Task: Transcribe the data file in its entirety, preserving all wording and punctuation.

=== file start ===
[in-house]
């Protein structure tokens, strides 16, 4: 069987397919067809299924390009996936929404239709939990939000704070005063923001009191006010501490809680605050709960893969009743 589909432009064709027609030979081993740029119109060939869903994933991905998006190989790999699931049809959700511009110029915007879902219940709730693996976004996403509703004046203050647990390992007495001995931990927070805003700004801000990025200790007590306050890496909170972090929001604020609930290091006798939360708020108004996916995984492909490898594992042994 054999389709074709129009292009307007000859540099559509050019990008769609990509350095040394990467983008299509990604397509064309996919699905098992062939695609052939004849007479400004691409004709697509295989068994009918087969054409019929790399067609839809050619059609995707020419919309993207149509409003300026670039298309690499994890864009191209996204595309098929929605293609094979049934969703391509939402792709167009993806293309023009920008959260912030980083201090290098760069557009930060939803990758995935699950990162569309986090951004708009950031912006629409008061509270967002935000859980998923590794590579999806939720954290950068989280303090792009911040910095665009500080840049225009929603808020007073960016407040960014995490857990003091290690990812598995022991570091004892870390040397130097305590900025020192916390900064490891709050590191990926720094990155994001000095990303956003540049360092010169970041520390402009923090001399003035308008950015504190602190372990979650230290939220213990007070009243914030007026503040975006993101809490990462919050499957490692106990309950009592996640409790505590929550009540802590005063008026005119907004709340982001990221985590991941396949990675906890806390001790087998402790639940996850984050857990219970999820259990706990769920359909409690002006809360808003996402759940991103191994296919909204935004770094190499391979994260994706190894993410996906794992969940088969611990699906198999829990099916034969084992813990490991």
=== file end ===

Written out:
[in-house]
């Protein structure tokens, strides 16, 4: 069987397919067809299924390009996936929404239709939990939000704070005063923001009191006010501490809680605050709960893969009743 589909432009064709027609030979081993740029119109060939869903994933991905998006190989790999699931049809959700511009110029915007879902219940709730693996976004996403509703004046203050647990390992007495001995931990927070805003700004801000990025200790007590306050890496909170972090929001604020609930290091006798939360708020108004996916995984492909490898594992042994 054999389709074709129009292009307007000859540099559509050019990008769609990509350095040394990467983008299509990604397509064309996919699905098992062939695609052939004849007479400004691409004709697509295989068994009918087969054409019929790399067609839809050619059609995707020419919309993207149509409003300026670039298309690499994890864009191209996204595309098929929605293609094979049934969703391509939402792709167009993806293309023009920008959260912030980083201090290098760069557009930060939803990758995935699950990162569309986090951004708009950031912006629409008061509270967002935000859980998923590794590579999806939720954290950068989280303090792009911040910095665009500080840049225009929603808020007073960016407040960014995490857990003091290690990812598995022991570091004892870390040397130097305590900025020192916390900064490891709050590191990926720094990155994001000095990303956003540049360092010169970041520390402009923090001399003035308008950015504190602190372990979650230290939220213990007070009243914030007026503040975006993101809490990462919050499957490692106990309950009592996640409790505590929550009540802590005063008026005119907004709340982001990221985590991941396949990675906890806390001790087998402790639940996850984050857990219970999820259990706990769920359909409690002006809360808003996402759940991103191994296919909204935004770094190499391979994260994706190894993410996906794992969940088969611990699906198999829990099916034969084992813990490991």